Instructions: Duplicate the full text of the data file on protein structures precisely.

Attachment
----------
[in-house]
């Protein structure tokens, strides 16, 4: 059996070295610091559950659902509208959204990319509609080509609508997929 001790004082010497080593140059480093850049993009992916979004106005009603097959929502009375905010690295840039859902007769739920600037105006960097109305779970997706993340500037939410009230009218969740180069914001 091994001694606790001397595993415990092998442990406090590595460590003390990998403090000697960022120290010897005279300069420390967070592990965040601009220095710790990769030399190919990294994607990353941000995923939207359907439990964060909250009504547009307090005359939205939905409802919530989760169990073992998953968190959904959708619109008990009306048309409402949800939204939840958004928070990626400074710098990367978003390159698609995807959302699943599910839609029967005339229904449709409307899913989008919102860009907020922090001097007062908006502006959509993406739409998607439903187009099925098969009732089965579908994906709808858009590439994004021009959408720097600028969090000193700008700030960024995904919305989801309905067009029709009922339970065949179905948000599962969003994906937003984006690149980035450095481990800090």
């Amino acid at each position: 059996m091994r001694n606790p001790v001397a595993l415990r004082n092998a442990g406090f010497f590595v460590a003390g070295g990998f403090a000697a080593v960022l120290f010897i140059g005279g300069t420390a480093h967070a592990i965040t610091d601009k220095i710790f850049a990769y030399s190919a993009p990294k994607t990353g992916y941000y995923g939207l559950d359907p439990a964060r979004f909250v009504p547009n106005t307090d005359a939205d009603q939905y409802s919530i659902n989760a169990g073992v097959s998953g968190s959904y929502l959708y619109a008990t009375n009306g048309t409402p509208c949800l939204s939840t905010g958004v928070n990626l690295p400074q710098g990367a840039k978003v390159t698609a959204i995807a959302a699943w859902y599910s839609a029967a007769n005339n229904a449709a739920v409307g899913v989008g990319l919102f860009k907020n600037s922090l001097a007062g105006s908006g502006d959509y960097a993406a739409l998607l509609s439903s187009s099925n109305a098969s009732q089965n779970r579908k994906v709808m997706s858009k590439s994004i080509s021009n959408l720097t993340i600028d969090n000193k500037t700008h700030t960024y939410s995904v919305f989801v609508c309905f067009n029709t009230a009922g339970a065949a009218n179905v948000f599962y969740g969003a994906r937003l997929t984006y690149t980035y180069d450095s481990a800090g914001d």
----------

[in-house]
């Protein structure tokens, strides 16, 4: 059996070295610091559950659902509208959204990319509609080509609508997929 001790004082010497080593140059480093850049993009992916979004106005009603097959929502009375905010690295840039859902007769739920600037105006960097109305779970997706993340500037939410009230009218969740180069914001 091994001694606790001397595993415990092998442990406090590595460590003390990998403090000697960022120290010897005279300069420390967070592990965040601009220095710790990769030399190919990294994607990353941000995923939207359907439990964060909250009504547009307090005359939205939905409802919530989760169990073992998953968190959904959708619109008990009306048309409402949800939204939840958004928070990626400074710098990367978003390159698609995807959302699943599910839609029967005339229904449709409307899913989008919102860009907020922090001097007062908006502006959509993406739409998607439903187009099925098969009732089965579908994906709808858009590439994004021009959408720097600028969090000193700008700030960024995904919305989801309905067009029709009922339970065949179905948000599962969003994906937003984006690149980035450095481990800090």
């Amino acid at each position: 059996m091994r001694n606790p001790v001397a595993l415990r004082n092998a442990g406090f010497f590595v460590a003390g070295g990998f403090a000697a080593v960022l120290f010897i140059g005279g300069t420390a480093h967070a592990i965040t610091d601009k220095i710790f850049a990769y030399s190919a993009p990294k994607t990353g992916y941000y995923g939207l559950d359907p439990a964060r979004f909250v009504p547009n106005t307090d005359a939205d009603q939905y409802s919530i659902n989760a169990g073992v097959s998953g968190s959904y929502l959708y619109a008990t009375n009306g048309t409402p509208c949800l939204s939840t905010g958004v928070n990626l690295p400074q710098g990367a840039k978003v390159t698609a959204i995807a959302a699943w859902y599910s839609a029967a007769n005339n229904a449709a739920v409307g899913v989008g990319l919102f860009k907020n600037s922090l001097a007062g105006s908006g502006d959509y960097a993406a739409l998607l509609s439903s187009s099925n109305a098969s009732q089965n779970r579908k994906v709808m997706s858009k590439s994004i080509s021009n959408l720097t993340i600028d969090n000193k500037t700008h700030t960024y939410s995904v919305f989801v609508c309905f067009n029709t009230a009922g339970a065949a009218n179905v948000f599962y969740g969003a994906r937003l997929t984006y690149t980035y180069d450095s481990a800090g914001d």